These are incredibly challenging times we are living through and our country is suffering. How we address these problems and how we use our voices is up to each of us as individuals. Personally, I know what I need to do. However, in this space I will continue to do what I’ve always done – which is offer readers a place of peace. The beauty of nature is for all of us and we need to find time to reflect and rejuvenate as we travel this long road together.
Audrey Hepburn said, “To plant a garden is to believe in tomorrow”. Never before in my life has that message been so pertinent. My garden has been my “shelter from the storm” as well as a beacon during this difficult time. As a result, I have been very much in tune with its cycles, its bountiful offerings and the immense joy and sense of calm it brings to my life. I’m working, planting, cutting, gathering, arranging and sharing with loved ones around my table most nights. As I ponder the ebbs and flows of the garden – what has gone and what’s to come – I’m filled with hope. Few flowers spark that anticipation and promise more than my beloved peonies!
Peonies are the showstoppers of the garden. They are bold, audacious and big (they can reach up to 10 inches in diameter!). Their season, in most places, runs until the end of June. But in cooler climates with well-drained soil, like Alaska, peony season can run until August (making this green thumb green with envy)! They grow as a herbaceous plant or a semi-woody shrub or tree (and the blooms on those stop me dead in my tracks with their arresting beauty). Peonies come in every color except for blue and it’s thought the lighter pink variety are the most fragrant.
The peony gets its name Paeon, a character in Greek mythology. Paeon was a student of medicine and had an uncanny natural ability to heal people. Asclepius, his mentor, became so jealous that he plotted to kill him. Zeus saved Paeon from this impending doom by taking him away from Mount Olympus and turning him into a flower on Earth (the peony).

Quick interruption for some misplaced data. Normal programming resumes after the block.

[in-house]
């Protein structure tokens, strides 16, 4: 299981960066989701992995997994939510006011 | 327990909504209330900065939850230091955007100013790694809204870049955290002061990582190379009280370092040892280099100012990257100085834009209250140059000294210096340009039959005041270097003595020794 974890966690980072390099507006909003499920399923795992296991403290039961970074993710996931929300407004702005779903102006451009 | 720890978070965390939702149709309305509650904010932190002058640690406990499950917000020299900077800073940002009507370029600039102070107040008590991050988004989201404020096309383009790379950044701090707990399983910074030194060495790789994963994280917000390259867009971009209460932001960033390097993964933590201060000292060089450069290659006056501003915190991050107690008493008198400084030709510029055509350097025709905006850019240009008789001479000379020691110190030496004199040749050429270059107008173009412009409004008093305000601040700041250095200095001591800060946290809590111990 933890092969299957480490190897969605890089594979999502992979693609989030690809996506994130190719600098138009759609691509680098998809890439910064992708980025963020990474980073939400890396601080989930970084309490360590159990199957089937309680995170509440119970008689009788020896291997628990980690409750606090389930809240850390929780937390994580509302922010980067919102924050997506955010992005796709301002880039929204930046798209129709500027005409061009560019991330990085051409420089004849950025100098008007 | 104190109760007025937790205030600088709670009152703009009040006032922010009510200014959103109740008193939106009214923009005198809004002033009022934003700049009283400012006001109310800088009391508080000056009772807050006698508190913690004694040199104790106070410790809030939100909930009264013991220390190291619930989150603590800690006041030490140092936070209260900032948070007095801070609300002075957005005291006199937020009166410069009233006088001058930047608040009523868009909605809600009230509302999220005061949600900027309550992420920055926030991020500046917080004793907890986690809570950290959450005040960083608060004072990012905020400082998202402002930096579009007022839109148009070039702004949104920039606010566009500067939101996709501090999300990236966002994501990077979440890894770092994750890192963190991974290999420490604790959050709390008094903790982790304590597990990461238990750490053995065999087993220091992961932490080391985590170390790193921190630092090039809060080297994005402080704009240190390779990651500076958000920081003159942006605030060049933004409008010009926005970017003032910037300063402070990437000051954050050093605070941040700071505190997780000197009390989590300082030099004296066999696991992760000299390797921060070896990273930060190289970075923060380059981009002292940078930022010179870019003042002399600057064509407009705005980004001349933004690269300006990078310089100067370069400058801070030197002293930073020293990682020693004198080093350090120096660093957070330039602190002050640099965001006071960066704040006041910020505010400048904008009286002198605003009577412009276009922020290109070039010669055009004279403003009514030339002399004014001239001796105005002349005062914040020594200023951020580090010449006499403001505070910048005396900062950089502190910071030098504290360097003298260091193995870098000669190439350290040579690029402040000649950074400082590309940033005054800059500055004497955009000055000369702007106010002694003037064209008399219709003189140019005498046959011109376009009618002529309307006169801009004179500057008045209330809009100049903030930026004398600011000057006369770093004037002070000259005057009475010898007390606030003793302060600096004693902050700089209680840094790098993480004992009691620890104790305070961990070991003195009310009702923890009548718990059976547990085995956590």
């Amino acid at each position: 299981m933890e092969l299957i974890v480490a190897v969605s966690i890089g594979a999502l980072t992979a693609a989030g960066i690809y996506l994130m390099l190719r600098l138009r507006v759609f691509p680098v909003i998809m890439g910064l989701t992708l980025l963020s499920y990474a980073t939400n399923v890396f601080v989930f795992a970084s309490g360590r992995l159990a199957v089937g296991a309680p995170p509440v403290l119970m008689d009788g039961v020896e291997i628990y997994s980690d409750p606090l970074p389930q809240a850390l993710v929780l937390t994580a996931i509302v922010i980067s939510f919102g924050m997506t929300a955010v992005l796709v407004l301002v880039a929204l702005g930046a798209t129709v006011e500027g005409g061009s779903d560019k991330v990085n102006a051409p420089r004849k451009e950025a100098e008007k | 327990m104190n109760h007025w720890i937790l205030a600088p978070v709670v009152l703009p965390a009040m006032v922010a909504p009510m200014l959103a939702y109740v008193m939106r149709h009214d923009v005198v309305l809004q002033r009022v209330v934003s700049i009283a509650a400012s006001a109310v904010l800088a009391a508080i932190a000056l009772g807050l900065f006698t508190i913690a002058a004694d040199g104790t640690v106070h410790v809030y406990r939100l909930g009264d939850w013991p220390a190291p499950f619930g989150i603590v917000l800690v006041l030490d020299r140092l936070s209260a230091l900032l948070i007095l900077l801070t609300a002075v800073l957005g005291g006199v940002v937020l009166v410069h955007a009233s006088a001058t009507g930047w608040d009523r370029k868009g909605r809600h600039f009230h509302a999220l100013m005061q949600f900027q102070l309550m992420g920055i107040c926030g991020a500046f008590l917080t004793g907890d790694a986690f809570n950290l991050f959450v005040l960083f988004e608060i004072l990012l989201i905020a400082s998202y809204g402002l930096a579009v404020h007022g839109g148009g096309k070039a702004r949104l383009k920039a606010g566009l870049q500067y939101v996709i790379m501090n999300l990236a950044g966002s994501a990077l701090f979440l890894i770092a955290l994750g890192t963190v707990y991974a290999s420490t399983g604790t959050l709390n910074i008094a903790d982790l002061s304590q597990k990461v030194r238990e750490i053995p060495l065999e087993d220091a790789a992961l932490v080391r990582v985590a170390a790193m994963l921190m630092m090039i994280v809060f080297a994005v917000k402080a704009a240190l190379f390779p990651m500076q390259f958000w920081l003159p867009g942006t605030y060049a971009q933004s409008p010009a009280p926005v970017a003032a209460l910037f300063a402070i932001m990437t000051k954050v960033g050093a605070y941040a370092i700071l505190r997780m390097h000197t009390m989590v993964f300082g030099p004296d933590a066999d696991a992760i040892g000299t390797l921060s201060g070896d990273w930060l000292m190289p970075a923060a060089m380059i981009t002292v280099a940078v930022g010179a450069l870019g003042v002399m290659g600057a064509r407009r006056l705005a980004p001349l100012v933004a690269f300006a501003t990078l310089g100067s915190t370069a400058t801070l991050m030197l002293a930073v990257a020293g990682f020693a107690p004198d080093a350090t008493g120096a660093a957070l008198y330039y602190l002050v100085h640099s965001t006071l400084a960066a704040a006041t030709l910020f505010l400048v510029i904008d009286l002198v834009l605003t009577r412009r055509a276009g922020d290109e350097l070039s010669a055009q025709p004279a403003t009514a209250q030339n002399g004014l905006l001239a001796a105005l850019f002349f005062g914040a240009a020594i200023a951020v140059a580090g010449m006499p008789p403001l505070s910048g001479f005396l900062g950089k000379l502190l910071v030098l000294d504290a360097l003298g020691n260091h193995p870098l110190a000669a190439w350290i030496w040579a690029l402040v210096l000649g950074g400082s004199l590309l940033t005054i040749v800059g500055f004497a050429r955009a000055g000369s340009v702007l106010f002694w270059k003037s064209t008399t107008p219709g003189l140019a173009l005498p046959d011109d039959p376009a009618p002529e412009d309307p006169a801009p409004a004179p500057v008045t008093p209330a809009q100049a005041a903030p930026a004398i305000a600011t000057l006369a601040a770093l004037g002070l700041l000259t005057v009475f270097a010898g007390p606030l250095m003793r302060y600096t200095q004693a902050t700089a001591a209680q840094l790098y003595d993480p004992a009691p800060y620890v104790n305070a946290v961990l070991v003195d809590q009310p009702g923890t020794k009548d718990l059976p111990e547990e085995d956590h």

Peonies hold a special place in various cultures. The Chinese (who call them sho yu, meaning “most beautiful”) use them to decorate homes and offices because they are a symbol of good fortune and success. They also have medicinal properties and have been used to treat pain in everything from childbirth to curing gallstones.
Ants play an integral part in helping peonies. They are attracted to the nectar and will climb inside the flower and open the bloom up further. This facilitates the blooming process (as well as deterring other damaging insects). Peonies, in addition, require extra potassium to ward off disease and develop stronger stems.
One of the most adored peonies (and a favorite of mine) is the variety Sarah Bernhardt. It is named after the renowned French actress, Sarah Bernhardt (1844-1923), who was one of the most celebrated thespians of her time. A serious actress of the stage, she appeared in plays by Dumas, Hugo and Sardou. She also commanded the stage in male roles, playing Hamlet in the iconic Shakespeare play. She had grace, beauty and charisma but was also unconventional and fearless. Oscar Wilde once questioned if “she would mind his smoking and she replied, “I don’t care if you burn”.
French breeders were responsible for many of the peony varieties introduced in the late 1800’s and early 1900’s, when Sarah was at the height of her stage career. In 1906, a romantically fragrant pink peony (which has come to be our modern-day darling) was named after her.
Other varieties I adore include Red Charm, Bess Bockstoce, Bartzella, Cincinnati, Cream Puff, Kansas, Emma Klehm, Felix Crousse, First Arrival, Hanakisoi, Hu Hong, Kamata-nishiki, Leda, Lowell Thomas, Old Faithful, Paeonia rockii, Paul M. Wild, Pillow Talk and Vivid Rose.
Many of you kindly share stories with me about the flowers that are connected to your childhood memories of your beloved family members or friends. I often hear that a certain flower is adored because your mom carried it in her bridal bouquet, or it covered your grandmother’s yard where you loved to picnic together. I find these stories and the associations to these flowers to be so heart-warming. My mom, Elaine, who is in her 90’s, is failing in health and I fear she is fading away. I have been putting a tree peony in a vase by her bed every few days. Each time I place the vase down her eyes well up and she says, “that’s the most beautiful flower I have ever seen”. I think the same about her.
Here’s to the people (and flowers) who bring joy to our lives!